It’s that time of year when Beijing is starting to sizzle, if this person roasting fish on her car is any indication. We’ve just turned our air conditioner on, and that got some in the Smart Air office wondering: does our AC suck in outdoor air pollution?
Although we’re roasting, air pollution doesn’t take a break during summer months:
It’s not airpocalypse levels, but the buildings nearby are starting to look fuzzy.
Thus, are we faced with a choice: cool air versus clean air?
The short answer is no. To explain why, I’ve got three points of evidence.
1: Tests of the air coming out of the air conditioner
This test is the easiest to do. I hold up my particle counter into the stream of air coming out of my AC unit. The test shows and it’s no different from the ambient room air. (See a live AC air pollution test here). I’ve also compared that air to outside air on very dirty days, and the air coming out of the AC is nowhere near as dirty as outside air.
(Of course, it’s important to do this test right when turning on the AC. If I had tested the air after the AC had been running for a while, then my whole room would be dirty, not just the exhaust.)
2. Tests of the ambient room air before and after turning the AC on
Another way to test this is to test the ambient room air, not just the air coming out of the AC. To do this test, I first closed my windows and turned off my AC. I ran my particle counter for 30 minutes to get a baseline reading of indoor air pollution levels. Then I turned on the AC for 30 minutes.
Results? Air conditioners make basically no difference to indoor air pollution levels. Here’s what happened to indoor air pollution levels in one test after turning the AC on:
Here I’m comparing the pollution numbers just before I turned the AC on and 30 minutes later. The data shows that the AC has basically no effect on indoor air pollution levels.
Of course, any single test might not be reliable. Thus, I ran seven tests and calculated the average effect of my AC on indoor air pollution levels.
3. How air conditioners work
Regular wall-mounted air conditioners in China and India do have a unit outside connected with tubes to the inside. You can see those tubes on the AC in the Smart Air office in Delhi.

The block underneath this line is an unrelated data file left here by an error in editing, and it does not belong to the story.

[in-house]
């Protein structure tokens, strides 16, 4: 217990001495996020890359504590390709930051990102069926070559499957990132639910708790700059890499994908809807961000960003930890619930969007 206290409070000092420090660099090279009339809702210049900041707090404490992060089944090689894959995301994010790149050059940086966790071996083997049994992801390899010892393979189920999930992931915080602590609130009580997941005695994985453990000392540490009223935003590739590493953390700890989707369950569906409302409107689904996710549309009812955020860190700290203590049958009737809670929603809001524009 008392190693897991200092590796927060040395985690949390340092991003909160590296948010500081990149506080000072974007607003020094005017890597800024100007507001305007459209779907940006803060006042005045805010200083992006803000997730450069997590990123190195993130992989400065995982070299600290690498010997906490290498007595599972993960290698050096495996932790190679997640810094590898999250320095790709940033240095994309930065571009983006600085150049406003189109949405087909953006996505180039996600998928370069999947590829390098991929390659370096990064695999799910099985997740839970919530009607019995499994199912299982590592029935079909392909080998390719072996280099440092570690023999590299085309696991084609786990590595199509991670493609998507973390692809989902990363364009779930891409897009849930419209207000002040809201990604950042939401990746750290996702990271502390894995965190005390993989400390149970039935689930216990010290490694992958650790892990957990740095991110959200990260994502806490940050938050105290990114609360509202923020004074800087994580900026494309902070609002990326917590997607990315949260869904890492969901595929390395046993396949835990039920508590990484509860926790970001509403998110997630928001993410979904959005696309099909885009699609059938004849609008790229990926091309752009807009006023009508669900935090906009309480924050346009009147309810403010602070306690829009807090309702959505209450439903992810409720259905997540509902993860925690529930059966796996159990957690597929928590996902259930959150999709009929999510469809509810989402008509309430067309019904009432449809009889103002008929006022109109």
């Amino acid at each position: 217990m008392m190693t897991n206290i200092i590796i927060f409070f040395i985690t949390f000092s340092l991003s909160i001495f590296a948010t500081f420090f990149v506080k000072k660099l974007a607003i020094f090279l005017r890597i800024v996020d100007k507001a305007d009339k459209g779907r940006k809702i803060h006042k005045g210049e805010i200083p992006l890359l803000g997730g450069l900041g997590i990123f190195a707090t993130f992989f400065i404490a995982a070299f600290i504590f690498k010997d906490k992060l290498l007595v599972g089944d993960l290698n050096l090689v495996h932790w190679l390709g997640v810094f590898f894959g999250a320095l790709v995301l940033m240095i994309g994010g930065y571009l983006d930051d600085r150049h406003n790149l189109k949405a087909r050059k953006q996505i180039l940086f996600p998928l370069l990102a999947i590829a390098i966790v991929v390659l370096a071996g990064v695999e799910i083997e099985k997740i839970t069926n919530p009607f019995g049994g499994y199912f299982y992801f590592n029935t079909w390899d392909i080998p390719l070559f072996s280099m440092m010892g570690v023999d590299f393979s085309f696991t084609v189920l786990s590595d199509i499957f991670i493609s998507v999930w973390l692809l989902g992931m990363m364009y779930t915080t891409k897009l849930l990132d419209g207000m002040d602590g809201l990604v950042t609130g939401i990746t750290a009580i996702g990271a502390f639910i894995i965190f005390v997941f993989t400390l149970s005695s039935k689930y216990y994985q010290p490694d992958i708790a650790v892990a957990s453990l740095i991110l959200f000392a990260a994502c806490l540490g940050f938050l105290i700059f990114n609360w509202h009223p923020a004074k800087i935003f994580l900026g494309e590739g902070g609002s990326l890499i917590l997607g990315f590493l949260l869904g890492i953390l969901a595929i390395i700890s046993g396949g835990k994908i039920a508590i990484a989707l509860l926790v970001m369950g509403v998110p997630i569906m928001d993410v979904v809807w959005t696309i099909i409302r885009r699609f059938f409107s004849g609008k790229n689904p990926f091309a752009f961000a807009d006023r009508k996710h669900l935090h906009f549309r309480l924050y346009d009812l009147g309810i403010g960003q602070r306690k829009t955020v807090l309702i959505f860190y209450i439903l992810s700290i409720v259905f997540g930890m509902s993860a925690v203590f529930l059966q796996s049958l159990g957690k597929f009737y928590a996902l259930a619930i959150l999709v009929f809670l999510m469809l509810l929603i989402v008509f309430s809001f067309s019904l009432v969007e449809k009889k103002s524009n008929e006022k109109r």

But that tube is not bringing in outside dirty air. It’s circulating coolant. So where does the air it’s blowing come from? If you look around your air conditioner, you’ll probably discover that it works like mine: it brings air from the top, runs it over the cooling coils, and blows it out the front. It’s recycling indoor air, not bringing in outdoor air.
Do Central Air Systems Bring in Outdoor Air Pollution?
If you’re in a room with a central air system, things get trickier. You’ll have to do some research of your building to find out what air is coming out of those vents.
Some systems bring in a lot of outdoor air. Some bring in none. Some systems filter that air. Some don’t.
Here’s how you can get to the bottom of it:
1. Check out the system (if you have access to it). Does it have filters? Does it have an outdoor air intake?
2. Ask the management (if they even know!).
3. Test the air coming out. Here’s how I recommend testing your central air system for outdoor air pollution.
If you don’t have a particle counter and you’re based in Beijing or Delhi, Smart Air can provide you with an indoor air quality audit to test your central air system. Smart Air also tests for general particulate air pollution and gas pollutants.
Open Data: AC Air Pollution
I made the original test data available for fellow nerds here.
What Do I Know?
I’m not an expert in air pollution. I’m a social psychologist. But living through Beijing’s pollution got my nerd spirit running about air quality, and I soon got into making low-cost DIY purifiers and started a social enterprise (Smart Air) to help get low-cost purifiers to more air-breathers. With the help of dedicated nerds and volunteers, Smart Air ships simple, no-bull purifiers to air-breathers in India, China, Mongolia, and the Philippines.
Thomas is an Associate Professor of Behavior Science at the University of Chicago Booth School of Business and the founder of Smart Air, a social enterprise to help people across the world breathe clean air without shelling out thousands of dollars for expensive purifiers.